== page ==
One of my regular responsibilities at my new job at the Credit Union is coaching developers, engineers, sdets and QA folks. Today, I got to be involved in three different coaching sessions that all had unique subjects and discussion points.
Session 1: How to get to Senior – Developing Expertise
This is a fairly common situation. A developer wants to go from Software Developer to Senior Software Developer.
The process of making Senior Software Developer generally comes down to adding more responsibility and influence to your day-to-day job. To get to a senior role, you can do one of the following:
- Take on a team lead role. In this case, you are the point person and responsible for more of the project work itself. You T-shape your skill set, but become the primary point person for the whole project.
- Take on a manager role. In this case, you’re trying to mentor and grow the skills of the folks around you. You may not be directly responsible to all the functions in the project, but you help and mentor those folks around you.
- Take on an expert role. In this case, you target getting deeply technical and specialized. Your plan is to become a known leader and expert on a particular technology.
The developer in question was interested in learning more about this third pattern of developing her expertise, and what it would take to continue that progression. She expressed interest in web user interfaces with Angular, and spent the session showing me what she had learned and worked on, and where she was going next.
To coach, sometimes you just need to be the accountability buddy.
Session 2 : Whose Design is Right?
In this session, a team of software developers had some questions about the nature of their solutions. They did not agree about the approach to a problem, and this particular session was with one side of that argument.
Side note: I love these sorts of discussions. Folks getting passionate about the way they choose to solve a problem is WONDERFUL.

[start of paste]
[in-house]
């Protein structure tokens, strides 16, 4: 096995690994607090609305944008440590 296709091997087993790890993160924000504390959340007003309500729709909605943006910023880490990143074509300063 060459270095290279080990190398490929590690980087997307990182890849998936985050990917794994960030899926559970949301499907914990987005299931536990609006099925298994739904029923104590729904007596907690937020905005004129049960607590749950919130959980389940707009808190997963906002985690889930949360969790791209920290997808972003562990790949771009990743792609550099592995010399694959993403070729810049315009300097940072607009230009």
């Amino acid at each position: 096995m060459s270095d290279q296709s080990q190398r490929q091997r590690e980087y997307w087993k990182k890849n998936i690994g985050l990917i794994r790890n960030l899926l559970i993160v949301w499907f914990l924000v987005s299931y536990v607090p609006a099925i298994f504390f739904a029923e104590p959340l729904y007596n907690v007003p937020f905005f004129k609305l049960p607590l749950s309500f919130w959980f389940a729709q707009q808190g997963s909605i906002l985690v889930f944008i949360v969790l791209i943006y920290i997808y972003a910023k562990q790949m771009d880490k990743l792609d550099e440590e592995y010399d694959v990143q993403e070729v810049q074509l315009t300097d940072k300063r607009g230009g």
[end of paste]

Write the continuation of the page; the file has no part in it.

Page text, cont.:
The best part is that there was not a clear winner in the design of the application itself. They were different designs, to be sure, but they each had technical merits that could very easily be seen.
At the core, this one came down to coaching back to the engineering. The crux of the problem was that there was no data proving one solution better than another. The quantitative features of the respected solutions had not yet been tested, and that was the end state I coached towards here.
If your design is better, prove it with data. Otherwise, GTFO of the way.
Session 3 : SDETs in the Credit Union
Initially, this one was setup to be a discussion about how to write code to use a Windows Application automation tool (Selenium with WinAppDriver), but after the first session, it was apparent many of the SDETs present already had a lot of experience with those libraries. There were four SDETs and one analyst in this session, so it became a larger discussion about the nature of testing. We started collaborating on ideas about the about the best ways we could automate some of the harder tests to deal with.
Finally, it came down to discussions about the AAA pattern of testing, the kind of test code we wanted across the org, and even some of the difficulties in teams where SDEs and SDETs have a combative relationship.
Coaching engineers is exhausting and inspiring all at once. It was a great day, and I feel blessed to be able to do it!